The sooner we build protections,
the less we’ll pay for them.
For years, Rhode Island planning departments have been using 6.6 feet of sea level rise by 2100. Last month, based on new NOAA estimates, they decided 9 feet 10 inches is more likely. That’s only three more feet vertically, but miles of flooding horizontally!
The announcement came with the comment, “The changes to our shoreline are profound, dramatic, and there is going to be a lot of economic adjustment. Downtown Providence “would be gone.” The state is considering
- building a 20-foot sea wall to protect Providence;
- abandoning many oceanfront areas, even whole towns;
- placing seaside businesses on trailers that can be towed away when high water is predicted;
- rebuilding bridges, roads and sewage treatment plants to higher standards or on higher ground;
- raising enough buildings to transform coastal towns into versions of Venice.
But that’s 2100! Why start building protections now? Reason #1: we’ll pay a whole let less – in family expenses, taxes. and disruption. FEMA has calculated that a dollar it spends on mitigation grants saves it about $3.65 in future disaster relief. The same principle likely applies even more to state and town investments.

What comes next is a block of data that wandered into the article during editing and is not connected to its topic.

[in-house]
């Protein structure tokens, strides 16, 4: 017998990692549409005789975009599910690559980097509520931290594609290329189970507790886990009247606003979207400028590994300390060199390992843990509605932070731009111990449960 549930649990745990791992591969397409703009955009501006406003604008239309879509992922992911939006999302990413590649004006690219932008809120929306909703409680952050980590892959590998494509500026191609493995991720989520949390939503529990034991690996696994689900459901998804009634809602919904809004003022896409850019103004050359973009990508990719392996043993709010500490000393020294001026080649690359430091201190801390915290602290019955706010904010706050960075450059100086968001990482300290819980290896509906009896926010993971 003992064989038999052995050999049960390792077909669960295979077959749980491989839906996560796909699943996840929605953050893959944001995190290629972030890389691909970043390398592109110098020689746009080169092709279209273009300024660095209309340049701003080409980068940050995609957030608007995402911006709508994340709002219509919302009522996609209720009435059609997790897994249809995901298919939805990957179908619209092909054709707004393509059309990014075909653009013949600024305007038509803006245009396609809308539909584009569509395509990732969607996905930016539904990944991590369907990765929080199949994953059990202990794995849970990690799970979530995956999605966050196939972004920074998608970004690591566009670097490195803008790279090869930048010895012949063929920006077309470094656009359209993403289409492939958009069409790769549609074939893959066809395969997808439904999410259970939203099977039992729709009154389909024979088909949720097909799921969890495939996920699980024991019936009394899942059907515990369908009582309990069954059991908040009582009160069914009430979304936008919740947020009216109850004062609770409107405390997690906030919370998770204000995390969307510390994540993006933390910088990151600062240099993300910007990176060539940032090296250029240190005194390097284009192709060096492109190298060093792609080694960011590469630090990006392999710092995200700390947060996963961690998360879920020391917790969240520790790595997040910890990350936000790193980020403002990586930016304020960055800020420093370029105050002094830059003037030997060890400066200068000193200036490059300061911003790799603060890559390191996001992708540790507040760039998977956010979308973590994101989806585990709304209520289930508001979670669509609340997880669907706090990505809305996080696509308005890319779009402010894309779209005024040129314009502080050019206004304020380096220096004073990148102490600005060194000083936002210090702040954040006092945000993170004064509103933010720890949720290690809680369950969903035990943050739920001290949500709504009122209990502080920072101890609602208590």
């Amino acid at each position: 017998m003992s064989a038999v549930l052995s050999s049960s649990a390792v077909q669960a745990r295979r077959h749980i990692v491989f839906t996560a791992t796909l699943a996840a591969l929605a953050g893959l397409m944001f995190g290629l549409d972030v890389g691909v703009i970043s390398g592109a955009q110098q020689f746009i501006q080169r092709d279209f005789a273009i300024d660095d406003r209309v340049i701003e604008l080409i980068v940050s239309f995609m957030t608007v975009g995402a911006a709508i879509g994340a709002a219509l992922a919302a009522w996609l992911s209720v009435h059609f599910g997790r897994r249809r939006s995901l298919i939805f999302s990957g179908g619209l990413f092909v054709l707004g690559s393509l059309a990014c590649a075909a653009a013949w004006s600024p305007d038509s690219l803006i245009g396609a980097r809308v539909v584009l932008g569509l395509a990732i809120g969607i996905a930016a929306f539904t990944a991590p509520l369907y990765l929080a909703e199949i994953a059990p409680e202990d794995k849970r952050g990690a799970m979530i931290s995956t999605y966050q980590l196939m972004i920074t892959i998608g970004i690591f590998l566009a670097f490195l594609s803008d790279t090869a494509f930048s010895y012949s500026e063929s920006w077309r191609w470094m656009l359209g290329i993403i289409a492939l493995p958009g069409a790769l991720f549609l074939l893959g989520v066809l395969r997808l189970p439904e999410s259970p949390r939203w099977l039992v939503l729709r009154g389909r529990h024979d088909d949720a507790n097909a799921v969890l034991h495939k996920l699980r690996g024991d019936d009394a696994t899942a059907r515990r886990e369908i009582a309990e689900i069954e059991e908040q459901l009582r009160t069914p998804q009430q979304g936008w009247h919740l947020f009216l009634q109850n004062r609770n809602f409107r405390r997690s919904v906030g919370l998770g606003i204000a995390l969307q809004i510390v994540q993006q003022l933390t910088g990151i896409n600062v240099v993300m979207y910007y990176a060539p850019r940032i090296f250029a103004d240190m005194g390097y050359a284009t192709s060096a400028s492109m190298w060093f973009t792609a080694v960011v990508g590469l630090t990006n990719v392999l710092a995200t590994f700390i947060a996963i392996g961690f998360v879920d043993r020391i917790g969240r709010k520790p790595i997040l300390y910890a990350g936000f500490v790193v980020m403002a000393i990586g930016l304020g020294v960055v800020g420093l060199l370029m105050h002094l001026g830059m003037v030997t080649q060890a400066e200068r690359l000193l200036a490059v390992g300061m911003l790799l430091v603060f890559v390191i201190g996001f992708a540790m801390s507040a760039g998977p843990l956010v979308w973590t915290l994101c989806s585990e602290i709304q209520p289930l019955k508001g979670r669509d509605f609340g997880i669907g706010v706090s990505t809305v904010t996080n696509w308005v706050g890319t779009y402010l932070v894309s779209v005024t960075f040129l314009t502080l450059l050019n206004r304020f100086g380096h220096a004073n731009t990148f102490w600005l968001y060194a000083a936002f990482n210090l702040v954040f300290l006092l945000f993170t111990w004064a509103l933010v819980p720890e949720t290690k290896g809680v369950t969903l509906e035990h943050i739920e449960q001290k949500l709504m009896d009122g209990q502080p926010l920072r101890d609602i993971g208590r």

Here’s Reason #2 why today’s a good day for us to rally outside our state house or town hall, pushing lawmakers to build protections; for us to start talking to a contractor about putting our building on stilts (or wheels); maybe even to sell up and move to a more climate-proof hometown inland: because we have the money now. The stock market, Americans’ household net worth, and municipal tax bases are at all-time highs. And Reason #3: borrowing rates are still low.
Paying today to build protections may be painful, but if we wait a few years, rates could be up, or America could be in the next recession or spending big for shorter-term needs – and the price tag on protective actions would become excruciating.